New Workplace Models Key To Meeting Future Demands


As the workplace continues to be shaped by an increasingly mobile workforce and advances in technology, it has become a key role for companies to provide flexibility and a variety of workplace models in order to attract and retain highly skilled workers.

This insight came from JLL's new whitepaper titled

The future of work and the workplace, which explores the future of workplaces including the impact of mobility and technology, and the associated benefits like pro-working, on-demand space and office club models.

“The old adage of ‘set and forget’ where organisations have to ‘make the most’ of their existing workplace is redundant," JLL Director of Corporate Solutions Rajiv Nagrath said.

"What employees want from the workplace has radically changed and the physical workplace can no longer be thought of as being static.

"Space needs to be managed, curated and constantly fine-tuned. Real-time data can be drawn from intelligent buildings which can be used to modify the space to keep it relevant to the behavioural profile of the occupants."However, Mr Nagrath said the experience that employees have in their space is of equal importance.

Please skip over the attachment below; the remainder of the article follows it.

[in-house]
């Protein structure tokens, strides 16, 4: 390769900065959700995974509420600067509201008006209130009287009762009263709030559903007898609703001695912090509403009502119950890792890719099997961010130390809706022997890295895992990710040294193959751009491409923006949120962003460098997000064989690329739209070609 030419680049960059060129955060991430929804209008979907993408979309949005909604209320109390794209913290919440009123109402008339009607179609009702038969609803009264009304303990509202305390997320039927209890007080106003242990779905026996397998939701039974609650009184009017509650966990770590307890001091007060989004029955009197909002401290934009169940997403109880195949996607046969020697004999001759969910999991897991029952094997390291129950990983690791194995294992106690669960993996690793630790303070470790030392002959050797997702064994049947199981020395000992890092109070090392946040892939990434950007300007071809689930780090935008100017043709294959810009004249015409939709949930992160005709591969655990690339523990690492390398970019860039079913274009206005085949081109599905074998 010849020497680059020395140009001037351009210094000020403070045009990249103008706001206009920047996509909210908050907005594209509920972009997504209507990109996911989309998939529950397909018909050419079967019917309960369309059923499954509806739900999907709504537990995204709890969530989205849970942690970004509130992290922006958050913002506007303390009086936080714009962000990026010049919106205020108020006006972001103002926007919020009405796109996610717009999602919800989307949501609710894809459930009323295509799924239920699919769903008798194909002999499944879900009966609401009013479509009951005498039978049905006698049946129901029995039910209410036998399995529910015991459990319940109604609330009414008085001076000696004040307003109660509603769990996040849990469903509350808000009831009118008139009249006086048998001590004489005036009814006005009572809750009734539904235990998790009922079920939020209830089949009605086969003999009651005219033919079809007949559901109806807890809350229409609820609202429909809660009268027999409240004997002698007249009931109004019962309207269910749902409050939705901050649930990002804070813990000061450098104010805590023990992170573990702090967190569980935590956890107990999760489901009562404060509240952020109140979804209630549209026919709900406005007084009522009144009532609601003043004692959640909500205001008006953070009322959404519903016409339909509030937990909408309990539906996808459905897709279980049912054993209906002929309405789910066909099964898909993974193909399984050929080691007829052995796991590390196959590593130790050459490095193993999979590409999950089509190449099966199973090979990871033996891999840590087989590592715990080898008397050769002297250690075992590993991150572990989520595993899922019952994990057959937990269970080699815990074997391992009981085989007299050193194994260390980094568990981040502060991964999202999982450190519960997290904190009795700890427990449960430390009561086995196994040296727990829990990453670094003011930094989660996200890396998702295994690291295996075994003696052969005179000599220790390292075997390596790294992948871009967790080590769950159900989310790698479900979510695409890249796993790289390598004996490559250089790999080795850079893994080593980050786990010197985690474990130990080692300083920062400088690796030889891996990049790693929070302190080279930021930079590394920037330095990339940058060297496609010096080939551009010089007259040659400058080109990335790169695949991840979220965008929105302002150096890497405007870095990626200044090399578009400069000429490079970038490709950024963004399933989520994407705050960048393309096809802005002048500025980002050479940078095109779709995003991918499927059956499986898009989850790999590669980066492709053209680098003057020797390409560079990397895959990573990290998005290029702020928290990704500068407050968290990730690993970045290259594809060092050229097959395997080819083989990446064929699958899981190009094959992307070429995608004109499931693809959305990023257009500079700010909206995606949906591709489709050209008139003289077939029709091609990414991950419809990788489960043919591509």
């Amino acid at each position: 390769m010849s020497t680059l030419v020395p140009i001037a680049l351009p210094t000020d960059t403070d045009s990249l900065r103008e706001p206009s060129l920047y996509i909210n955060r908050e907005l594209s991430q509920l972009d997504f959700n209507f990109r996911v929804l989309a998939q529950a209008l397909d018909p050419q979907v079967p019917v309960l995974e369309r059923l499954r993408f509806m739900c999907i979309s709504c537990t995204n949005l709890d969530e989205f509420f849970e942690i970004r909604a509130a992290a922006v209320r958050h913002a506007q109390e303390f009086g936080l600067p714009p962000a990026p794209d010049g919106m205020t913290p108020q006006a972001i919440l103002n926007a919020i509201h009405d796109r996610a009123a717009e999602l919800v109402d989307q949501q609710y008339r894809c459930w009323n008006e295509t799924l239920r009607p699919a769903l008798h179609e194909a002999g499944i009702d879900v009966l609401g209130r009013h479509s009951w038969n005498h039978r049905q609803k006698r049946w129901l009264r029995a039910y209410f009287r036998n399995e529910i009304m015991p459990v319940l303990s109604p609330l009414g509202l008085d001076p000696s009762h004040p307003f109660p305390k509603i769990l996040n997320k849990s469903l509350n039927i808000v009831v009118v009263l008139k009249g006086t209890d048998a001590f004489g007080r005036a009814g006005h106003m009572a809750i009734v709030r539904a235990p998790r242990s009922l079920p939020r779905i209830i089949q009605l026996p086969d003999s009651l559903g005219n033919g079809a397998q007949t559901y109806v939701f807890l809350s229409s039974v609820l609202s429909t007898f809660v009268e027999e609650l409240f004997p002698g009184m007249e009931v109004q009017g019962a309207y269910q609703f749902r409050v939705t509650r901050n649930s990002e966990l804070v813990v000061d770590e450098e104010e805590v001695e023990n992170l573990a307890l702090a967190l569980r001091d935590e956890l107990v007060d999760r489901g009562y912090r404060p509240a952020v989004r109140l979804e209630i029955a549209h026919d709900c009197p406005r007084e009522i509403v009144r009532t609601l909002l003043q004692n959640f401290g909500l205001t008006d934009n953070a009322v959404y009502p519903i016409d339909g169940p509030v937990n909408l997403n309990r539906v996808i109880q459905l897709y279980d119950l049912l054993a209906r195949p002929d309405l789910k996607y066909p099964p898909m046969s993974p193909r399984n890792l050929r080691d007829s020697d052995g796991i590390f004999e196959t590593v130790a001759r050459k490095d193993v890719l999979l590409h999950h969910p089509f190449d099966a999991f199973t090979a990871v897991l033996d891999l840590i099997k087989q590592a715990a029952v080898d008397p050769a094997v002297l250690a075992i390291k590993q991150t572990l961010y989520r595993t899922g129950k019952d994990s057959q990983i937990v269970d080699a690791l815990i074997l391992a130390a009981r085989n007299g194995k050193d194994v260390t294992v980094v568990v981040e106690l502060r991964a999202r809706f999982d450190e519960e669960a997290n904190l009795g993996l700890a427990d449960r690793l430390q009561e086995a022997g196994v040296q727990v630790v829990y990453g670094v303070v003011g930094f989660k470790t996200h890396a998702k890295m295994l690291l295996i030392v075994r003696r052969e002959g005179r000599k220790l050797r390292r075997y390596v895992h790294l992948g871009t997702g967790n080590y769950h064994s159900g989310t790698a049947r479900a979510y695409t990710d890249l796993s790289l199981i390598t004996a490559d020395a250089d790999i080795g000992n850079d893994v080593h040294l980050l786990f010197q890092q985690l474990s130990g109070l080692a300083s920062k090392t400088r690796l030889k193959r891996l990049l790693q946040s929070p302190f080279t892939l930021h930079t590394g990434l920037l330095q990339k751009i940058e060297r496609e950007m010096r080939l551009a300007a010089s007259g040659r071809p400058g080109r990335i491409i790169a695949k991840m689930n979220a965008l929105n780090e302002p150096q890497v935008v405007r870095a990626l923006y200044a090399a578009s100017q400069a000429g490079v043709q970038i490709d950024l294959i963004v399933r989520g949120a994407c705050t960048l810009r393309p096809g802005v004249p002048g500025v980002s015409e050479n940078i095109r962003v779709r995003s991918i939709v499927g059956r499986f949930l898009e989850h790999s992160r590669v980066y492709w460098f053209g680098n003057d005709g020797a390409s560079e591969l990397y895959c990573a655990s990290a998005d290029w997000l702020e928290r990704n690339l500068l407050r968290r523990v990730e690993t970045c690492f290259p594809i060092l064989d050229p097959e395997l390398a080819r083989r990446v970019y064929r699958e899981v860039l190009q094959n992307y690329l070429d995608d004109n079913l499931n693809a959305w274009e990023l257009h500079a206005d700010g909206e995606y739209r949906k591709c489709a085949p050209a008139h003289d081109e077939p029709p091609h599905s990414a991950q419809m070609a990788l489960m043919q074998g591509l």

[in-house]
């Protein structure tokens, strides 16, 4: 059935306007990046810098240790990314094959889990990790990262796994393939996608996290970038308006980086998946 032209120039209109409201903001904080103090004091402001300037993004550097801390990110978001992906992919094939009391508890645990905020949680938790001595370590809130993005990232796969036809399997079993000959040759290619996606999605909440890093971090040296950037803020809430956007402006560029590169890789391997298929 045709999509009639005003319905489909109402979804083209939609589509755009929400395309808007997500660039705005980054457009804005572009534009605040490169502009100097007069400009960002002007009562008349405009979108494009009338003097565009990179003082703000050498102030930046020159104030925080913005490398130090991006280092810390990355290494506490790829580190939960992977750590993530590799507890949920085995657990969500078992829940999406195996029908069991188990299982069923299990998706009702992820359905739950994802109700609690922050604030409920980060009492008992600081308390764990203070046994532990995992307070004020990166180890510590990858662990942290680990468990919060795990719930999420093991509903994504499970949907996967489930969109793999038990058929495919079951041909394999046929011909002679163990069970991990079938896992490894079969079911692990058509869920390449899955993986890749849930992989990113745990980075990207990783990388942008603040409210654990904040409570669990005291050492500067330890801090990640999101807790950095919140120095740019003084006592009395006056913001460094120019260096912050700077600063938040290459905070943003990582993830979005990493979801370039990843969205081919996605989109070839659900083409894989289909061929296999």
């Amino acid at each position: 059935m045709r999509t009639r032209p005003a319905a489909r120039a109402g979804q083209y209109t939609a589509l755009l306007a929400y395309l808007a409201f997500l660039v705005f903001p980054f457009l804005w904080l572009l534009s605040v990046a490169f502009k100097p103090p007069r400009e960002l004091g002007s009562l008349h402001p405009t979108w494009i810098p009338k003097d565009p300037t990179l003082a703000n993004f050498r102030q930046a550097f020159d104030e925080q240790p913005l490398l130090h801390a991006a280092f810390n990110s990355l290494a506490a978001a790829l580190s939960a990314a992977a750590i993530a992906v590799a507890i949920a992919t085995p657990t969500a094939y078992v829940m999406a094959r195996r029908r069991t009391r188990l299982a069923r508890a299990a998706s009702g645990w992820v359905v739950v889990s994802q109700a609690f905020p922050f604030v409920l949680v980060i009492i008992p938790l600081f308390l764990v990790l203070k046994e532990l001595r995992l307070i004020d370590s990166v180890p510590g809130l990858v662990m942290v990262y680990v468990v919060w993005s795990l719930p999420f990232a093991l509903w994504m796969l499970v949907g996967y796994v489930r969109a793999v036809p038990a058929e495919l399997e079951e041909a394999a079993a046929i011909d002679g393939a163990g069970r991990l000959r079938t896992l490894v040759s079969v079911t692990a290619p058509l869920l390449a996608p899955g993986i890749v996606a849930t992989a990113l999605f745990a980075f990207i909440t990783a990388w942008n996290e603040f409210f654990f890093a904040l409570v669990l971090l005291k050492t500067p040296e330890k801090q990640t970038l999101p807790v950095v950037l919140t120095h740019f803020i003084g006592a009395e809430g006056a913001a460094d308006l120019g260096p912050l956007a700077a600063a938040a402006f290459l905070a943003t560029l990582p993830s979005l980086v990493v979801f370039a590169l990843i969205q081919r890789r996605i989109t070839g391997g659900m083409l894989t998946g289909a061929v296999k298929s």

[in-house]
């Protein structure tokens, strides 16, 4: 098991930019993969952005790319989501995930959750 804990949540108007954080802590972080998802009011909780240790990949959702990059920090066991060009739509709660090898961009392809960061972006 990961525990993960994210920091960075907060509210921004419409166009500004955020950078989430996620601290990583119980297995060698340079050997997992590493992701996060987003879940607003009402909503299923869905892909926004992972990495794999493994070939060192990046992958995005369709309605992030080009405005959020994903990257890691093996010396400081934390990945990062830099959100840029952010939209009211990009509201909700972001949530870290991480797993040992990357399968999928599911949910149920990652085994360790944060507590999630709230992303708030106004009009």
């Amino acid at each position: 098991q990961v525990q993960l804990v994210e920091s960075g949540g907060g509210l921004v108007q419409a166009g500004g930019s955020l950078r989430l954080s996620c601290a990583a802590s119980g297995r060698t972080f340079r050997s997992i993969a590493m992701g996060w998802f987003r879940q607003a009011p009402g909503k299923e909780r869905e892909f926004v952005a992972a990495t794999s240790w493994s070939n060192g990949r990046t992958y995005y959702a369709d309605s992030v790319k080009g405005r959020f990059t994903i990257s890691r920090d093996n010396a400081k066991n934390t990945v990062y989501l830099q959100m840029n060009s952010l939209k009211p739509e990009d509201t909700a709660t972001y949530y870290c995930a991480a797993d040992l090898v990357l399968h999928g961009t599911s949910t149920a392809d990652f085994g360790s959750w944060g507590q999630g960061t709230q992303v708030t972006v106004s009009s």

"Programmes to complement the physical space that will support employees being efficient and effective should be developed," he said.

"Additionally, trialling and implementing programs around health management, stress management, time management and technology should be considered.

"Organisations often cite human capital as their penultimate resource, and a well-designed and managed work environment is one the ways they can deliver on their objectives around this,” he said.

JLL Director of Workplace Strategy Dinesh Acharya said the rise of mobile working had opened up a new range of workplace opportunities for companies which include:

  • ‘hub & spoke’ - which could see a centralised CBD office supported by various smaller satellite offices,
  • ‘office club’ - which is non-exclusive office space co-habited by smaller companies, and
  • ‘pro-working’ - which sees companies offer under-utilised office space to a vetted network of professionals or partners outside of their employee base.
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